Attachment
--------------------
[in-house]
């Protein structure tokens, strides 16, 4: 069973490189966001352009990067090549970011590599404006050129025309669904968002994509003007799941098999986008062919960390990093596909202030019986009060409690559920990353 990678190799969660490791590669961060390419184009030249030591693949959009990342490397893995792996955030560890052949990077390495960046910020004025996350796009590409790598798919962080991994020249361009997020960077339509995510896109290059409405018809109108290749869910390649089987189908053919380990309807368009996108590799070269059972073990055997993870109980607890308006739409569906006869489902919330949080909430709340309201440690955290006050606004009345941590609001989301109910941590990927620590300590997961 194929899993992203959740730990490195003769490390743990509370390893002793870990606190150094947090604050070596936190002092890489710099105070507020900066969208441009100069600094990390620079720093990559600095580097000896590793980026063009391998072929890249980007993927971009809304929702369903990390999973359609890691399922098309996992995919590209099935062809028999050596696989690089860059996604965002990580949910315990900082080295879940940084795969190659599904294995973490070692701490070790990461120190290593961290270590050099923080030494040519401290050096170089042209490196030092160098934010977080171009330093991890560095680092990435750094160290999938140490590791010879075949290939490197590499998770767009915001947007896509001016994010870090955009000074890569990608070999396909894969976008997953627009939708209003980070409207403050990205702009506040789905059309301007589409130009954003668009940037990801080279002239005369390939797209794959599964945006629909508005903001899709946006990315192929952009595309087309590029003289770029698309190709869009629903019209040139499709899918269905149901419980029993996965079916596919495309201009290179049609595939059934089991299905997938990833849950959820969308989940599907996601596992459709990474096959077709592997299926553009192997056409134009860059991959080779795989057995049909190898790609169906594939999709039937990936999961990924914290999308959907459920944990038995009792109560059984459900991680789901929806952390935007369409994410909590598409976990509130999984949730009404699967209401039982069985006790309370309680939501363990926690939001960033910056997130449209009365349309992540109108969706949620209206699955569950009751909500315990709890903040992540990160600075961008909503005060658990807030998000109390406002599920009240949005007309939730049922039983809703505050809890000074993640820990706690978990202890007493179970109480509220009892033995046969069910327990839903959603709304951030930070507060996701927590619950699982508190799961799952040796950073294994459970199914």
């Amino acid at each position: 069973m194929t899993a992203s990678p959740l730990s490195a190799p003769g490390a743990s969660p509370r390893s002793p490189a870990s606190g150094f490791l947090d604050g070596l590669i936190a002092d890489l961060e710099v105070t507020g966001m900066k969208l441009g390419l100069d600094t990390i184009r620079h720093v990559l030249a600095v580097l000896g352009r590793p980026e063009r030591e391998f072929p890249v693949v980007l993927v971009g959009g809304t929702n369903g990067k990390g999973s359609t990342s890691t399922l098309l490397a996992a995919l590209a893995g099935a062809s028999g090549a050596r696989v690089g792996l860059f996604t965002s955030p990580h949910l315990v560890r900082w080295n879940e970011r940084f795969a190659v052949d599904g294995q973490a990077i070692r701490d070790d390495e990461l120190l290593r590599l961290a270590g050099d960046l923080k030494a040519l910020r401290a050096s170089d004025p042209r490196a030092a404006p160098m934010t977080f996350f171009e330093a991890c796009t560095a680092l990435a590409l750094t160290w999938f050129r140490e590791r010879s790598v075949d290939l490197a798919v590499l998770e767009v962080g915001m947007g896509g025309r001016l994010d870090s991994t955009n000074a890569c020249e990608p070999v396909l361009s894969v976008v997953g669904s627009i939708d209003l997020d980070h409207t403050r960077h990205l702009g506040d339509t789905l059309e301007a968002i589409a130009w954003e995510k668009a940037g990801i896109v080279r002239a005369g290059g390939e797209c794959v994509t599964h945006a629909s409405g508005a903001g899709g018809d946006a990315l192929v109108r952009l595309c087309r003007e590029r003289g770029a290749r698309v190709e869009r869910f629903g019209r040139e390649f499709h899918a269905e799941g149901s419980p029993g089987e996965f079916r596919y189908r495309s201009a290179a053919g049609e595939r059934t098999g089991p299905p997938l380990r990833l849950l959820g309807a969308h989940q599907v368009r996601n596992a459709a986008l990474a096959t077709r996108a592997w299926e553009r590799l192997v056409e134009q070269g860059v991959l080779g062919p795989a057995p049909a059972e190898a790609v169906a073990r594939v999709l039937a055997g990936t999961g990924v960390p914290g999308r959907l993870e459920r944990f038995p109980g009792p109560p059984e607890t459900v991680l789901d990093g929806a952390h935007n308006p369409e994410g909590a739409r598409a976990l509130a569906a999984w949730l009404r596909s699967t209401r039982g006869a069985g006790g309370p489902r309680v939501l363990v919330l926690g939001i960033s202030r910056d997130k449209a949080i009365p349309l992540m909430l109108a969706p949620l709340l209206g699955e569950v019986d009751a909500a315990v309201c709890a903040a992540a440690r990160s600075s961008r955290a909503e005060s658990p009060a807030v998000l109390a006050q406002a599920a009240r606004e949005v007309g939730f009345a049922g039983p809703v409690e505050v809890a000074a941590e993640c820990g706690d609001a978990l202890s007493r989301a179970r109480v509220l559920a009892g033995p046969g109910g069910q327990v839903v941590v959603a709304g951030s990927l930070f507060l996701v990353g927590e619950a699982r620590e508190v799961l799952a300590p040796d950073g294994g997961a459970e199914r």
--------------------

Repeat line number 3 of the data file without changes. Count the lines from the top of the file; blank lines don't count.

């Amino acid at each position: 069973m194929t899993a992203s990678p959740l730990s490195a190799p003769g490390a743990s969660p509370r390893s002793p490189a870990s606190g150094f490791l947090d604050g070596l590669i936190a002092d890489l961060e710099v105070t507020g966001m900066k969208l441009g390419l100069d600094t990390i184009r620079h720093v990559l030249a600095v580097l000896g352009r590793p980026e063009r030591e391998f072929p890249v693949v980007l993927v971009g959009g809304t929702n369903g990067k990390g999973s359609t990342s890691t399922l098309l490397a996992a995919l590209a893995g099935a062809s028999g090549a050596r696989v690089g792996l860059f996604t965002s955030p990580h949910l315990v560890r900082w080295n879940e970011r940084f795969a190659v052949d599904g294995q973490a990077i070692r701490d070790d390495e990461l120190l290593r590599l961290a270590g050099d960046l923080k030494a040519l910020r401290a050096s170089d004025p042209r490196a030092a404006p160098m934010t977080f996350f171009e330093a991890c796009t560095a680092l990435a590409l750094t160290w999938f050129r140490e590791r010879s790598v075949d290939l490197a798919v590499l998770e767009v962080g915001m947007g896509g025309r001016l994010d870090s991994t955009n000074a890569c020249e990608p070999v396909l361009s894969v976008v997953g669904s627009i939708d209003l997020d980070h409207t403050r960077h990205l702009g506040d339509t789905l059309e301007a968002i589409a130009w954003e995510k668009a940037g990801i896109v080279r002239a005369g290059g390939e797209c794959v994509t599964h945006a629909s409405g508005a903001g899709g018809d946006a990315l192929v109108r952009l595309c087309r003007e590029r003289g770029a290749r698309v190709e869009r869910f629903g019209r040139e390649f499709h899918a269905e799941g149901s419980p029993g089987e996965f079916r596919y189908r495309s201009a290179a053919g049609e595939r059934t098999g089991p299905p997938l380990r990833l849950l959820g309807a969308h989940q599907v368009r996601n596992a459709a986008l990474a096959t077709r996108a592997w299926e553009r590799l192997v056409e134009q070269g860059v991959l080779g062919p795989a057995p049909a059972e190898a790609v169906a073990r594939v999709l039937a055997g990936t999961g990924v960390p914290g999308r959907l993870e459920r944990f038995p109980g009792p109560p059984e607890t459900v991680l789901d990093g929806a952390h935007n308006p369409e994410g909590a739409r598409a976990l509130a569906a999984w949730l009404r596909s699967t209401r039982g006869a069985g006790g309370p489902r309680v939501l363990v919330l926690g939001i960033s202030r910056d997130k449209a949080i009365p349309l992540m909430l109108a969706p949620l709340l209206g699955e569950v019986d009751a909500a315990v309201c709890a903040a992540a440690r990160s600075s961008r955290a909503e005060s658990p009060a807030v998000l109390a006050q406002a599920a009240r606004e949005v007309g939730f009345a049922g039983p809703v409690e505050v809890a000074a941590e993640c820990g706690d609001a978990l202890s007493r989301a179970r109480v509220l559920a009892g033995p046969g109910g069910q327990v839903v941590v959603a709304g951030s990927l930070f507060l996701v990353g927590e619950a699982r620590e508190v799961l799952a300590p040796d950073g294994g997961a459970e199914r």